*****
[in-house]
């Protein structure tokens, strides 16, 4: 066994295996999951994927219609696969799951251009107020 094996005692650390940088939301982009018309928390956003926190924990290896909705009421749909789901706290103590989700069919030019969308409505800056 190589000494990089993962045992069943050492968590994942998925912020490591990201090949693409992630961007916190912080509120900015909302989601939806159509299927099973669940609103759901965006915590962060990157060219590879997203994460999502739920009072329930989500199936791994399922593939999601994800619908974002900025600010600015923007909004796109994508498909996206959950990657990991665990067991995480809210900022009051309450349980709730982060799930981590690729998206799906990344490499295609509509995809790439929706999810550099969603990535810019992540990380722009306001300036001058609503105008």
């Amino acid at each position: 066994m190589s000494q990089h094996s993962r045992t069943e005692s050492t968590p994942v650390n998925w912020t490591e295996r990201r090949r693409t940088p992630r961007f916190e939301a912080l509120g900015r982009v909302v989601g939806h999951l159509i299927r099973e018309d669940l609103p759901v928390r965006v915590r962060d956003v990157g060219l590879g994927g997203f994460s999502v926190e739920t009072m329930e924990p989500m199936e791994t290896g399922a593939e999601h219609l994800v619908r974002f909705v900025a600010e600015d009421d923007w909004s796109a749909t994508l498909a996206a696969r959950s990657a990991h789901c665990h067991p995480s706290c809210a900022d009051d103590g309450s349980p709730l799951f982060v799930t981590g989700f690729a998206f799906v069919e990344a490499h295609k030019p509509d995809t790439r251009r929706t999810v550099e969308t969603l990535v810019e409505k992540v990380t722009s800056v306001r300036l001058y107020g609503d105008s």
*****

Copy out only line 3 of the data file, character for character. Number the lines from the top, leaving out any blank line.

């Amino acid at each position: 066994m190589s000494q990089h094996s993962r045992t069943e005692s050492t968590p994942v650390n998925w912020t490591e295996r990201r090949r693409t940088p992630r961007f916190e939301a912080l509120g900015r982009v909302v989601g939806h999951l159509i299927r099973e018309d669940l609103p759901v928390r965006v915590r962060d956003v990157g060219l590879g994927g997203f994460s999502v926190e739920t009072m329930e924990p989500m199936e791994t290896g399922a593939e999601h219609l994800v619908r974002f909705v900025a600010e600015d009421d923007w909004s796109a749909t994508l498909a996206a696969r959950s990657a990991h789901c665990h067991p995480s706290c809210a900022d009051d103590g309450s349980p709730l799951f982060v799930t981590g989700f690729a998206f799906v069919e990344a490499h295609k030019p509509d995809t790439r251009r929706t999810v550099e969308t969603l990535v810019e409505k992540v990380t722009s800056v306001r300036l001058y107020g609503d105008s």